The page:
March 2022 Newsletter: Railways still relevant in modern warfare

In researching my forthcoming book on the role of the railways in the reoccupation of northern Europe following D Day, I came across this account of what had happened in the key port of Le Havre just before liberation. The German occupiers came under sustained attack from the Allied bombers and much of the town was left in ruins. A contemporary French account described the situation: ‘During the siege all stores were closed. We can count 5,000 dead during these tragic days. 17,000 were treated in First Aid stations.40, 000 people have lost their homes and two thirds of the city has been destroyed. But the faith of everyone in the reconstruction of Le Havre renews our hope for a beautiful and prosperous city such as many knew before the war’.
Of course, strangely, the bombing came from allies rather than the enemy but the result is the same as what is happening in Ukraine. Being a lucky baby boomer, I had never thought we would be seeing such terrible events unfolding in Europe in my lifetime.
Moreover, despite the far greater sophistication of weaponry, warfare on the ground remains quite similar to the descriptions in my book Engines of War which highlights the role of railways in the wars of the 19th and 20th centuries. In a way we are watching a 20th century type conflict because of the fears that escalation would bring about a nuclear war. Oddly, therefore, the nuclear capabilities are preventing a full out conflict – which is good – but making us powerless to do anything about this terrible unprovoked attack – which is bad.
And oddly trains remain relevant for this war, too. The huge Russian convoy stuck outside Kyiv for the past two weeks seems to be suffering from the lack of a railway to carry the tanks and the heavy machinery which can be done far more efficiently on tracks than on roads. The railways, as my forthcoming book will explain, create the best lines of communication for the military and even in the 21st century this may well be the case.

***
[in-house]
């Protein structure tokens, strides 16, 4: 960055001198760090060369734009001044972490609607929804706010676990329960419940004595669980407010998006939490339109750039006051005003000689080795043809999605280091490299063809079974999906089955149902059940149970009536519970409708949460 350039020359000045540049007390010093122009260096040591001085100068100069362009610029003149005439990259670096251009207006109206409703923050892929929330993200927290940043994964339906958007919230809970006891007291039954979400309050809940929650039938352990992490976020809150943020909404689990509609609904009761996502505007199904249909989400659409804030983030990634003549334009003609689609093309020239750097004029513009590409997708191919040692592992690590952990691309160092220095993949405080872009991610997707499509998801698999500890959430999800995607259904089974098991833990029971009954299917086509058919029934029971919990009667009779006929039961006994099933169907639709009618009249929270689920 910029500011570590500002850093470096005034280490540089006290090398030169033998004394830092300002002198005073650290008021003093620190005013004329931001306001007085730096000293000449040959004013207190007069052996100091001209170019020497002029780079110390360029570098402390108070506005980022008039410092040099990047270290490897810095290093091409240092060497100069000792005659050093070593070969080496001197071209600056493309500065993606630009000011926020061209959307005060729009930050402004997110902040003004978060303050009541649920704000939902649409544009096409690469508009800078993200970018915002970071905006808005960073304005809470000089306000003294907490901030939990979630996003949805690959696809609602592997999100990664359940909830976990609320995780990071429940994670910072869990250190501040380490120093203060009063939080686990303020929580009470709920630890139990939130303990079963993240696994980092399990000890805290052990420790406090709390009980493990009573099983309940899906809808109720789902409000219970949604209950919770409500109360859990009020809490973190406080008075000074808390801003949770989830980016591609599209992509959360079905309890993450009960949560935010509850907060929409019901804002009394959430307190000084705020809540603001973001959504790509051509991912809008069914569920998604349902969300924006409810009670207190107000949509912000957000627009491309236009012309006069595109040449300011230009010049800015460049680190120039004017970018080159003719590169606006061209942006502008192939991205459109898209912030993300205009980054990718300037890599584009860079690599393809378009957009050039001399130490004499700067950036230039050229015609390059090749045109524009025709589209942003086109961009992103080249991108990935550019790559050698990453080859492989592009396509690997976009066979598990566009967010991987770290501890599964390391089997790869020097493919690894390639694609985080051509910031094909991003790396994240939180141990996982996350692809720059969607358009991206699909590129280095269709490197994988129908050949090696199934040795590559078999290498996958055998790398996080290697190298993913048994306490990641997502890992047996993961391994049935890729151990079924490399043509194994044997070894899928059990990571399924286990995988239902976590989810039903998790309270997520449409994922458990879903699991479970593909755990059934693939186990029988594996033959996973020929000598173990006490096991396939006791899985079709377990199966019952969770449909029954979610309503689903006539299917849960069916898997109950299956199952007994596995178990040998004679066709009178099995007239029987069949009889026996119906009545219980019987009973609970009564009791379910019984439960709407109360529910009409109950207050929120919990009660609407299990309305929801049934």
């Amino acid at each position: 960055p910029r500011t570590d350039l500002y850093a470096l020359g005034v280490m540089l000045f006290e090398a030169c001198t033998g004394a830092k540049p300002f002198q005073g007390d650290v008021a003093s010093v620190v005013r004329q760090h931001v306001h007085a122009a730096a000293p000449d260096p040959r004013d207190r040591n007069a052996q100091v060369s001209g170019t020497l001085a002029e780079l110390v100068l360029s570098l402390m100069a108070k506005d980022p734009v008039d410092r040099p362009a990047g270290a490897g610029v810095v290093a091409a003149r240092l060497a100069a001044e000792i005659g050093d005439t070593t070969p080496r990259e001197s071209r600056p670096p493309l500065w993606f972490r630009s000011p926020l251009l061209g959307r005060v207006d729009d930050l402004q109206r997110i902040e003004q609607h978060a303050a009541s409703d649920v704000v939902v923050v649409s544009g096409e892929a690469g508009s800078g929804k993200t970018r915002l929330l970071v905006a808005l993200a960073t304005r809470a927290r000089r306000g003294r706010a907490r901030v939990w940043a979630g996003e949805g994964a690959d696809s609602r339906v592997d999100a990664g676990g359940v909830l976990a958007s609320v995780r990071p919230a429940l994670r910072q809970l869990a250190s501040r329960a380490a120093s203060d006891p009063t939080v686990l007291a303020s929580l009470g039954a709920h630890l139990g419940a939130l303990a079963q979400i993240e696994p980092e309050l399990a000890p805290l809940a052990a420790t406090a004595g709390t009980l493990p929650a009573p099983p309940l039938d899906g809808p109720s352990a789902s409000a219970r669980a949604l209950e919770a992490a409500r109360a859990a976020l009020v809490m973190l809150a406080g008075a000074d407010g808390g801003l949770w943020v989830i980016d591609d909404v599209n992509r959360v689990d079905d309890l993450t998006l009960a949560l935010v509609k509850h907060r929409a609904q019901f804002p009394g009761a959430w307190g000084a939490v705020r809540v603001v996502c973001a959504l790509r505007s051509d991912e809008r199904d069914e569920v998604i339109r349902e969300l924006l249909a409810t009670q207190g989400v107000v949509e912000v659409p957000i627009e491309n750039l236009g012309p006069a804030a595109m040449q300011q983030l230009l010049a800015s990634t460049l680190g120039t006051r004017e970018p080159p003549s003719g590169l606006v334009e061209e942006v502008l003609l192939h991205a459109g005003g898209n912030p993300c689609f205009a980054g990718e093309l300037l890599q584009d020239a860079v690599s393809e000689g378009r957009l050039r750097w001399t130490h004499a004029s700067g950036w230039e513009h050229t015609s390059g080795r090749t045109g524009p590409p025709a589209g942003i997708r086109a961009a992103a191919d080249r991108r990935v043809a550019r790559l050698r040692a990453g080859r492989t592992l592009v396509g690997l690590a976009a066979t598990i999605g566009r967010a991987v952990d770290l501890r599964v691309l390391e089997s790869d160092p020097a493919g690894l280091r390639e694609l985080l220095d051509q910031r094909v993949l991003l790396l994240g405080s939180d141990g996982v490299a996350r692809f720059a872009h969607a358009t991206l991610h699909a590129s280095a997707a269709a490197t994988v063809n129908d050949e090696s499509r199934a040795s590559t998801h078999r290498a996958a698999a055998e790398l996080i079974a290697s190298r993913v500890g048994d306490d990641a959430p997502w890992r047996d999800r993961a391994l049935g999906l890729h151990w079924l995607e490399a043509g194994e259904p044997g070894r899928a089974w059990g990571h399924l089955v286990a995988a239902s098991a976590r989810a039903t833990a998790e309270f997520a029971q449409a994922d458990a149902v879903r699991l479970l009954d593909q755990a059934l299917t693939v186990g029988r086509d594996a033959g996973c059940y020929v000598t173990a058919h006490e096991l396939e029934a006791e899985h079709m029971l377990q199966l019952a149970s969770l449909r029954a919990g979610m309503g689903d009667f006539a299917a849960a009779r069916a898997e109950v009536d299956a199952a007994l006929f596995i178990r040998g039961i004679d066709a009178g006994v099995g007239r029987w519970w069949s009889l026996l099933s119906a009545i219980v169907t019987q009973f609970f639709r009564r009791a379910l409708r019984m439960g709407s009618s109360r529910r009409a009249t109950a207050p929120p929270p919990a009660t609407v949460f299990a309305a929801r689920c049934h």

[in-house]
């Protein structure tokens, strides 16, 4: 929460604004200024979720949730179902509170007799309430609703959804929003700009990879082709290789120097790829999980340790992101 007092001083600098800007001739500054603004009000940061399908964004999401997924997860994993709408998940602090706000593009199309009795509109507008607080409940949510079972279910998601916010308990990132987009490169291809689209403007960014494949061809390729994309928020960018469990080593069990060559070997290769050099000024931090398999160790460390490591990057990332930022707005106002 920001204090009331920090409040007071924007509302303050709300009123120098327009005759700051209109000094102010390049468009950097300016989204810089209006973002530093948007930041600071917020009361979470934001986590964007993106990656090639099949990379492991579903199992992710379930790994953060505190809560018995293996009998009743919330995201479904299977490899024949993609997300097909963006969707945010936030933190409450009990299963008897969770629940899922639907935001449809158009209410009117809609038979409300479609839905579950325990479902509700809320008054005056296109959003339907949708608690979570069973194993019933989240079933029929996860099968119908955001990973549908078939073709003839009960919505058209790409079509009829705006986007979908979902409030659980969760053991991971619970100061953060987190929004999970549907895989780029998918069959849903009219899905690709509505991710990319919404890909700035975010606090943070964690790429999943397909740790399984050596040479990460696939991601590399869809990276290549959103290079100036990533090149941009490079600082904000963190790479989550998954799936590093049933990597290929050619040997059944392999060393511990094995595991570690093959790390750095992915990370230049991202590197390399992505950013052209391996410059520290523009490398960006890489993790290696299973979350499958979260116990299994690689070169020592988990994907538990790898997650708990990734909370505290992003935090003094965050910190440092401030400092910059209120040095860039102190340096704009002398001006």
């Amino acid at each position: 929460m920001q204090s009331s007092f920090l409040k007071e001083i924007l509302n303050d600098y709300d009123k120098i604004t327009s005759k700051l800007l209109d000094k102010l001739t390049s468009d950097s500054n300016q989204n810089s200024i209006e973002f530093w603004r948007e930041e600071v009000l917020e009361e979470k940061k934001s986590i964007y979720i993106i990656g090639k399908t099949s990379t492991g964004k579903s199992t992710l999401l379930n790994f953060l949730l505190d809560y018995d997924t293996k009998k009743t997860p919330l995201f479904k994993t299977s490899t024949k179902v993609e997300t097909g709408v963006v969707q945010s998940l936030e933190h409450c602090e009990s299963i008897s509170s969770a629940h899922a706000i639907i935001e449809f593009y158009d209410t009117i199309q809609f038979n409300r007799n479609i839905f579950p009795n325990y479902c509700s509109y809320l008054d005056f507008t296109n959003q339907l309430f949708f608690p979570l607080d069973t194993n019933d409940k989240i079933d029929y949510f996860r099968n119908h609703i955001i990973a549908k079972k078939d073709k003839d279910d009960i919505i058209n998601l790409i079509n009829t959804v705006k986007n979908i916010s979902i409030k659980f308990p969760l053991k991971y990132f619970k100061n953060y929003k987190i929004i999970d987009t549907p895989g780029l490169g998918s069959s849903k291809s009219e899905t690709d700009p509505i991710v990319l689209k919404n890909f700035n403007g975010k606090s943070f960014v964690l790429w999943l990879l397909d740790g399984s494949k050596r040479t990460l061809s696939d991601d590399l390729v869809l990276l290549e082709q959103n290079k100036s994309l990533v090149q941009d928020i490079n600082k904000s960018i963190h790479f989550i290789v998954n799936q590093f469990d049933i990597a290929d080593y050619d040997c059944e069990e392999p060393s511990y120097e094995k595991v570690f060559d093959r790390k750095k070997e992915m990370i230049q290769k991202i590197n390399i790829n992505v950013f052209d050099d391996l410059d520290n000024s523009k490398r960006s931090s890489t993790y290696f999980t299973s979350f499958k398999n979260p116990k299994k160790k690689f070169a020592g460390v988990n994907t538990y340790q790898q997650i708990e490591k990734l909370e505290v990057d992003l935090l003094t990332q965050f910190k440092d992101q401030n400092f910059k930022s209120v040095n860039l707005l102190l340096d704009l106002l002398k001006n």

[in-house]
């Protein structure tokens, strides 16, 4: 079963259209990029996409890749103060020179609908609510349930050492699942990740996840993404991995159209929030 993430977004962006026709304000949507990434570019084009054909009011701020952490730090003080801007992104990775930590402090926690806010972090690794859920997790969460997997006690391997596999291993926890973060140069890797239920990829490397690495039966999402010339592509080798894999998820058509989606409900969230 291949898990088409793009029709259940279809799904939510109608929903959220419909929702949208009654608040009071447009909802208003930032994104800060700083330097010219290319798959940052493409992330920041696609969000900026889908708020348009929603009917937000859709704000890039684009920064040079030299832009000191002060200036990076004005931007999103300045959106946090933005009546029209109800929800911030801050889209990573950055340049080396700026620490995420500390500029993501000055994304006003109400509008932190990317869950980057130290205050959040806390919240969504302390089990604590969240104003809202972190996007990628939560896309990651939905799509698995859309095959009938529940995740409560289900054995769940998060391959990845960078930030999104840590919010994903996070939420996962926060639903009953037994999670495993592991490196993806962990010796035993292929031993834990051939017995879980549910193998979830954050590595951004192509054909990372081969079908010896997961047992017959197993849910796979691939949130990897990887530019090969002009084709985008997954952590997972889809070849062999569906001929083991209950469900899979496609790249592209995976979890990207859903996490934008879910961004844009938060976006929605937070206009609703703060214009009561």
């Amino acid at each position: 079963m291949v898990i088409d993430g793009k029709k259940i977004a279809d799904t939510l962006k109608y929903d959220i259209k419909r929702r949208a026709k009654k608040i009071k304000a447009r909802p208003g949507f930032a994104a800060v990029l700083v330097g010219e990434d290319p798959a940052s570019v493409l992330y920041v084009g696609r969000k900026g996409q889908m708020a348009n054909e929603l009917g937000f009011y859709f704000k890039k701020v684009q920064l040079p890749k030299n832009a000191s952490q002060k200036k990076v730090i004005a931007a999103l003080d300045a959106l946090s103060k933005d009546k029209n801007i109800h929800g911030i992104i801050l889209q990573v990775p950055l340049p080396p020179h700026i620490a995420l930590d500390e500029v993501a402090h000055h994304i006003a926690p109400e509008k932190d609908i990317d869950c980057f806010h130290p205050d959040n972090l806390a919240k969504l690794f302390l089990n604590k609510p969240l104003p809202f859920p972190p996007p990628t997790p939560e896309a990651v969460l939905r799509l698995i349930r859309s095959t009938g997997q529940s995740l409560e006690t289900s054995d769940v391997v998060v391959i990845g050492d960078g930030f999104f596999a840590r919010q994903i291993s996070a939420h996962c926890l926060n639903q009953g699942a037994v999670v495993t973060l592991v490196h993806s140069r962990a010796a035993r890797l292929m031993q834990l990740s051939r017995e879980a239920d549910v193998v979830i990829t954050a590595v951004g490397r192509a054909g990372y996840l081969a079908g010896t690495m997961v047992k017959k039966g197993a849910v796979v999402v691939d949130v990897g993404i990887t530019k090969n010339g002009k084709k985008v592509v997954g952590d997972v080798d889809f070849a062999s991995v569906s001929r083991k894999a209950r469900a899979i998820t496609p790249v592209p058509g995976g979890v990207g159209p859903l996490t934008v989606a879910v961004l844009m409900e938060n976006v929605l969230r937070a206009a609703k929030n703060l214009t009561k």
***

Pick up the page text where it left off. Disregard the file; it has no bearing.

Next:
Indeed, early in the conflict it was reported that cyber warriors had managed to slow down the supply of war materièl by hacking into the signalling system. This is a story that has received nothing like the coverage it ought to have done because its implications are enormous. If the Belarus system is vulnerable in this way, so might others and one can ask to what extent have railways across the world – including in the UK – protected themselves against this and prepared contingency plans. I will be writing further on this over the next few weeks but anyone with any thoughts, do email me.
On the home front, my revised book on Crossrail has been published and you can get signed discounted copies from me by emailing The line is still not open but my best guess is that it will open straight after Easter, as it has to shut before that for a final software download. An extract appears in the current issue of Rail magazine and I wrote a piece for the Evening Standard celebrating the virtual completion of what is a fabulous railway.
Sorry I missed out the February newsletter, but it was a particularly busy period and I managed to write various articles including this one for The Guardian and wrote this letter for a lecture at Sunderland University on the original Northern Powerhouse. There’s new Rail columns herehere and here too on my beautiful newly designed website.
Meanwhile I am on a search for an article written by the WW2 American general Emerson Itschner called ‘Reconstruction of W European railroads’  There is virtually no trace of it on the internet and the references to it elsewhere are very vague, with no publisher or publication mentioned. If there is a genius researcher out there, do help me out.
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